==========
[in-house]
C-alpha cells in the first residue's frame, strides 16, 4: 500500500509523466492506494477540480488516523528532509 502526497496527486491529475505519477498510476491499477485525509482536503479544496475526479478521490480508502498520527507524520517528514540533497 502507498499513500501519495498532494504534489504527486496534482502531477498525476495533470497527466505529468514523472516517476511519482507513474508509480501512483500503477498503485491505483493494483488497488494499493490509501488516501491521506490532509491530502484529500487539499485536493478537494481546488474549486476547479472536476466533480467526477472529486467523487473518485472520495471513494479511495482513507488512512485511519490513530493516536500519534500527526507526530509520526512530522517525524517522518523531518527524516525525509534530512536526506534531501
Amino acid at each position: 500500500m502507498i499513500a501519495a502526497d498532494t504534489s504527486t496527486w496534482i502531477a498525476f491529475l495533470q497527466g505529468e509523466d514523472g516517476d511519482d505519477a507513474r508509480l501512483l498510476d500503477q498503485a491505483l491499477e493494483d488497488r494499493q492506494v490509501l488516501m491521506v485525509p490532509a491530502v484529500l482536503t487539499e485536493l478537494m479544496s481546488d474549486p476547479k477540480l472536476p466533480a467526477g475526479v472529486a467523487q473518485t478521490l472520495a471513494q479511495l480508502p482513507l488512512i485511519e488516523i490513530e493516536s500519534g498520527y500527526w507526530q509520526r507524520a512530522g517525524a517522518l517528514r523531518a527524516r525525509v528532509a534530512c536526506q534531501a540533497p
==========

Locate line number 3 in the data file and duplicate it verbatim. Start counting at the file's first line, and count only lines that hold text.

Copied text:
Amino acid at each position: 500500500m502507498i499513500a501519495a502526497d498532494t504534489s504527486t496527486w496534482i502531477a498525476f491529475l495533470q497527466g505529468e509523466d514523472g516517476d511519482d505519477a507513474r508509480l501512483l498510476d500503477q498503485a491505483l491499477e493494483d488497488r494499493q492506494v490509501l488516501m491521506v485525509p490532509a491530502v484529500l482536503t487539499e485536493l478537494m479544496s481546488d474549486p476547479k477540480l472536476p466533480a467526477g475526479v472529486a467523487q473518485t478521490l472520495a471513494q479511495l480508502p482513507l488512512i485511519e488516523i490513530e493516536s500519534g498520527y500527526w507526530q509520526r507524520a512530522g517525524a517522518l517528514r523531518a527524516r525525509v528532509a534530512c536526506q534531501a540533497p